Geothermal AC or ground source heat pump (GSHP-AC) technology is noted for its potential to deliver energy efficiency and reduce greenhouse gas emissions (Cocchi et al. 2013; Lim et al. 2017; Omer 2008). The present research focuses on a residential development in western Sydney, New South Wales (NSW), Australia, that integrates one of the country’s largest-scale installations of geothermal AC in a region of rampant urbanisation (Morrison & Van den Nouwelant 2020) which is increasingly subject to increased urban heat and extreme temperatures in summer (Khan et al. 2020). The development was the first in NSW to be awarded the top 6 Star Green Star Communities rating, which values liveability, innovation and environmental sustainability in addition to their governance and contribution to building economic capacity (Green Building Council of Australia n.d.).

However, as the first precinct-wide installation of an alternate mode of AC at this scale in Australia, very little is known about performance in use, its efficacy in residential settings, as well as the opportunities and barriers for occupants and outcomes for the precinct.

Previous studies have sought to research environmental performance in residential settings for different climatic contexts. These include the study of occupants’ behaviour and control of the indoor environment (Saman et al. 2013, Daniel et al. 2017; de Dear et al. 2018; Eon et al. 2018; Kim et al. 2017), the patterns of energy consumption (Asumadu-Sakyi et al. 2019; Moore et al. 2017; Romanach et al. 2017), the evaluation of thermal comfort in indoor environments (Saman et al. 2015; Sharifi et al. 2020), the impact of the indoor environmental condition and thermal comfort on occupants’ health and wellbeing (Asumadu-Sakyi et al. 2019; Bills & Soebarto 2015), and the adaptive building design standards that can be sustainable and supportive of an efficient use of energy (Hansen et al. 2018). Other research around health, wellbeing or sustainability (Daniel et al. 2019; Samet & Spengler 2003; Scott 2012) has largely occurred in isolation of the questions of the above-mentioned environmental aspects.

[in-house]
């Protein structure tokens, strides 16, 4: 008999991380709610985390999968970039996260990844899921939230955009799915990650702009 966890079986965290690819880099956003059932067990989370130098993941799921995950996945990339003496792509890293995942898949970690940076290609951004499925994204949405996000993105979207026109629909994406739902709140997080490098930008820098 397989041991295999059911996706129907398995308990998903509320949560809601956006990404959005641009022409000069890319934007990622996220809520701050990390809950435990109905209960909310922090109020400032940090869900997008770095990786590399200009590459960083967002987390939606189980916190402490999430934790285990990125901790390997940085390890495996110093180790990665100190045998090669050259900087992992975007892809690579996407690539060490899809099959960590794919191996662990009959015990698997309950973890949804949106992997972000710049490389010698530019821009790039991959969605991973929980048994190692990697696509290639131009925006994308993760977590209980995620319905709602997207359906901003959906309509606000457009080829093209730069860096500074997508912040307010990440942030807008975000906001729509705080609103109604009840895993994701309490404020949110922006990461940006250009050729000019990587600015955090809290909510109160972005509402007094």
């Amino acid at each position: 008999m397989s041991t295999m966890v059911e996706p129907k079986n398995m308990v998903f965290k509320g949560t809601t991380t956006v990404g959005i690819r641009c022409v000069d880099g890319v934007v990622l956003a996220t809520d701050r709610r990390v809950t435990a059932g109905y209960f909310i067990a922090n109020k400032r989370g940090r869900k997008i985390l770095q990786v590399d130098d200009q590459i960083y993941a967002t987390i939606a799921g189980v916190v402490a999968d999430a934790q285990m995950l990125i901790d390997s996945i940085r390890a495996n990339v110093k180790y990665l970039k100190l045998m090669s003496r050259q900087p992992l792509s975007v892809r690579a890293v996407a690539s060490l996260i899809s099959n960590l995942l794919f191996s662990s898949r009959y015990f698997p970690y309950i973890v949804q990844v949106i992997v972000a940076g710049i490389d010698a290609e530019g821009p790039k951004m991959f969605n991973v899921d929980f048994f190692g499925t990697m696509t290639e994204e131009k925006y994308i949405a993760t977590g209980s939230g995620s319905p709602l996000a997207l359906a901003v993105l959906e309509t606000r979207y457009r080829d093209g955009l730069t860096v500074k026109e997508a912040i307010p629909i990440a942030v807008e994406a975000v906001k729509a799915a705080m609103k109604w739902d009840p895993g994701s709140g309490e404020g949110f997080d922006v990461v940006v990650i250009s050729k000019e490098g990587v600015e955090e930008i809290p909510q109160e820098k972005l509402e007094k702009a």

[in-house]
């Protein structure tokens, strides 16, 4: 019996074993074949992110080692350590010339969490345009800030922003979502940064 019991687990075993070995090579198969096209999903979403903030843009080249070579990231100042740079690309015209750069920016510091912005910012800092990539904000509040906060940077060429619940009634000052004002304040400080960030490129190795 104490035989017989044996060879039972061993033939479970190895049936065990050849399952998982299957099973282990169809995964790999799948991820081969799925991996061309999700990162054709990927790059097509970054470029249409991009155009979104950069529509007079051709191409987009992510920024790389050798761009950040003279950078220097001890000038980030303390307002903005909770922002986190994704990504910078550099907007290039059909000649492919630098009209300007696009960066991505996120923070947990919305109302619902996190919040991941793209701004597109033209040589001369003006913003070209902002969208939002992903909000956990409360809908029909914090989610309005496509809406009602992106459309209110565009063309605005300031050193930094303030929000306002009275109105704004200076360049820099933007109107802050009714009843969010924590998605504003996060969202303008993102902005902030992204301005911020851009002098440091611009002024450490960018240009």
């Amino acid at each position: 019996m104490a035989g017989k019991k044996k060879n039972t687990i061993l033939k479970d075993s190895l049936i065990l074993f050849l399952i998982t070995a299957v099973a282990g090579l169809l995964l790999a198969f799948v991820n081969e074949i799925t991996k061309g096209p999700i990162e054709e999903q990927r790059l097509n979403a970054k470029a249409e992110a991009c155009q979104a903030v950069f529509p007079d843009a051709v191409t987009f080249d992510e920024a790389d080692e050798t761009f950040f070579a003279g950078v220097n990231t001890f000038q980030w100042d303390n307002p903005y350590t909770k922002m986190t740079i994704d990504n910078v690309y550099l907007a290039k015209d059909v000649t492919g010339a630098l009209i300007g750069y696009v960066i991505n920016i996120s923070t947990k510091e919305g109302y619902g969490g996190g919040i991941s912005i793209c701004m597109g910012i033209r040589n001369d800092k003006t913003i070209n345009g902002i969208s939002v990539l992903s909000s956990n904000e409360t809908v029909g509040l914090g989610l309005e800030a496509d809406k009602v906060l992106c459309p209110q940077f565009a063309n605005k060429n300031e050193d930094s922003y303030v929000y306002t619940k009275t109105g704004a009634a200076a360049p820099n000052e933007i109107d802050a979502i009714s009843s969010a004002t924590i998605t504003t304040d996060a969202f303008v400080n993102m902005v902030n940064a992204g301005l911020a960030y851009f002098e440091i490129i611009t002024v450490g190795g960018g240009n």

While it has been argued that personal control over the heating and cooling system and the indoor environmental conditions (adjusting the temperature set points, ventilation rates, etc.) can increase occupants’ level of tolerance in extreme events (Hawkes 1982; Bae & Chun 2009; Brunsgaard et al. 2011; Cao et al. 2014), Andersen et al. (2009) highlight that the occupant’s interactions with the control system can lead to a higher level of energy consumption, and the quest for energy efficiency in itself begets more consumption (Shove 2018). The present paper addresses the question of how resilient buildings and cities should be to a warmer world by focusing on the interrelationship between user comfort, behaviour and energy—in particular, in relation to the themes for building design, social behaviours and inhabitant agency.

The Fairwater development is subject to ongoing research through a broader living laboratory study to ascertain whether it delivers the presumed sustainability, resilience, wellbeing and commerciality benefits. In this context, this paper offers insights into occupant preferences, behaviour, and AC use during summer and winter, including extreme weather conditions and bushfires in the summer period of December 2019–March 2020 (Australian Bureau of Meteorology 2020), and the winter of 2020 with increased occupancy and work from home arising during the Covid-19 pandemic (Australian Bureau of Statistics 2021).

2 Case study of geothermal residential development

The Fairwater development is located within a 32 ha site that was a former golf course in the Blacktown local government area (LGA) of NSW. The climate is characterised as warm temperate with approximately 1086 heating degree-days (base of 18°C) and 133 cooling degree-days (base of 24°C). Designed and occupied from 2014 onwards, the precinct will consist of around 830 residences on completion in 2023. It consists of predominantly attached, semi-detached and detached two-storey, single residential dwelling houses. All buildings were designed and constructed by the project developer before being handed over to residents/investors.